January 24, 2006
Oprah, Ray cook up a daytime TV contender
By Kimberly Speight
LOS ANGELES (Hollywood Reporter) - With new hits few and
far between in daytime TV during the past few years, those who
aspire to be the next Oprah Winfrey face increasingly long
odds, even if they are already well known to viewers.
In the fall, King World Prods. and Winfrey's Harpo Prods.
are hoping to catch lightning in a bottle for the second time
in four years by launching a high-profile show with the
assistance of what might be called the Oprah Seal of Approval.
Rachael Ray, the perky food maven who has in a short time
built her own culinary-themed cottage industry thanks to her
popular Food Network series and frequent appearances on "The
Oprah Winfrey Show," is the latest to get the Winfrey push that
worked so well for another former "Oprah Winfrey" regular, Dr.
Phil McGraw. The launch of McGraw's "Dr. Phil" show in 2002
posted the highest ratings for a talk show debut since Winfrey
herself went national in 1986 and has remained the No. 2 talker
behind "The Oprah Winfrey Show."
In the same way McGraw's appearances increased just ahead
of his show's launch, Ray also is boosting her visibility on
"Oprah Winfrey" as Winfrey helps develop Ray as a personality
poised to host her own daytime show, "Rachael Ray," which is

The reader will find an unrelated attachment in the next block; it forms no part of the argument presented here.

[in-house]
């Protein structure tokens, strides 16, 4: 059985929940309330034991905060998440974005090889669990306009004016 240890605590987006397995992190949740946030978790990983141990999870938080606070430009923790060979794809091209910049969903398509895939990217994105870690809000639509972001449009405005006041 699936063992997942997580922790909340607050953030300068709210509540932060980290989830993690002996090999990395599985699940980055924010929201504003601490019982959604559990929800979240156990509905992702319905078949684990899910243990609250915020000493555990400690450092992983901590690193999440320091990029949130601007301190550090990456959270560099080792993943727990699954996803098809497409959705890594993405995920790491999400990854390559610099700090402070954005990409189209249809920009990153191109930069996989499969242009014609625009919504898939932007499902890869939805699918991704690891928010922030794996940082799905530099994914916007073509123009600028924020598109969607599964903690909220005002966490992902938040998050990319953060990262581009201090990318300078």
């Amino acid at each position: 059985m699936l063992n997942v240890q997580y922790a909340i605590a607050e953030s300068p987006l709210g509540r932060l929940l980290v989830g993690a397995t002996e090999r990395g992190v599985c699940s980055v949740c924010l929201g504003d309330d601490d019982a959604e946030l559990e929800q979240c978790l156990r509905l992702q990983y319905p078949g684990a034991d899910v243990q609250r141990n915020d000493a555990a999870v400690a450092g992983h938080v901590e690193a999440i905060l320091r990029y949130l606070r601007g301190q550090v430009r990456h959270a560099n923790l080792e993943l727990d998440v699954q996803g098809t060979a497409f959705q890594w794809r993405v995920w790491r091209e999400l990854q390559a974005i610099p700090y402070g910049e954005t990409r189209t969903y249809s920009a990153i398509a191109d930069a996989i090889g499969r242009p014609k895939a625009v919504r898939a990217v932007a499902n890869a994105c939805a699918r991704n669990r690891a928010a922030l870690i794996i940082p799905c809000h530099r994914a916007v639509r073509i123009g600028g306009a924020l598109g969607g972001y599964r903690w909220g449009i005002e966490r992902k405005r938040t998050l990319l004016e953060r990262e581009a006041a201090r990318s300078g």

just one of many being shopped this week at the television
business' annual NATPE convention in Las Vegas.
So what advice has Winfrey offered Ray?
"She said the first rule is to be myself," Ray says.
And that means having a good time and making sure the
viewers do too, Ray says. She adds that she wants the show to
be a reflection of herself, and that means no tears -- either
happy or sad -- because she is not a crier.
"I want the show to be fun -- a lot of laughter," she says.
"I'm not interested in chit-chatting with experts or talking
about anything serious, and I don't want any crying because
that's not me. I want to stay true to myself."
Since 1999, shows that tried for daytime glory and failed
have included "Iyanla," "The Ananda Lewis Show," "The Jane
Pauley Show," "The Larry Elder Show," "Pat Croce: Moving In"
and "The Queen Latifah Show."
Barry Wallach, president of "Jane Pauley" distributor NBC
Universal Domestic Television Distribution, says it's never
been easy to get a new talk show off the ground.
"(If) you have the right host and executive producer, it's
a great business," he says. "If you have the wrong talent,
format and executive producer, it's not a good thing. ... The
statistics are one out of 10 -- it's no different than
primetime or cable. It's a business of finding that one out of
10 that works. The odds aren't any better."
This year, NBC Universal is launching "The Megan Mullally
Show," hosted by the Emmy-winning "Will & Grace" star.
King World CEO Roger King says spinning off a talk show
from the "Oprah" stable "takes some of the gamble" out of the
"Oprah" and "Dr. Phil" are still at the top of the pack.
For the current season through January 1, "Oprah" is averaging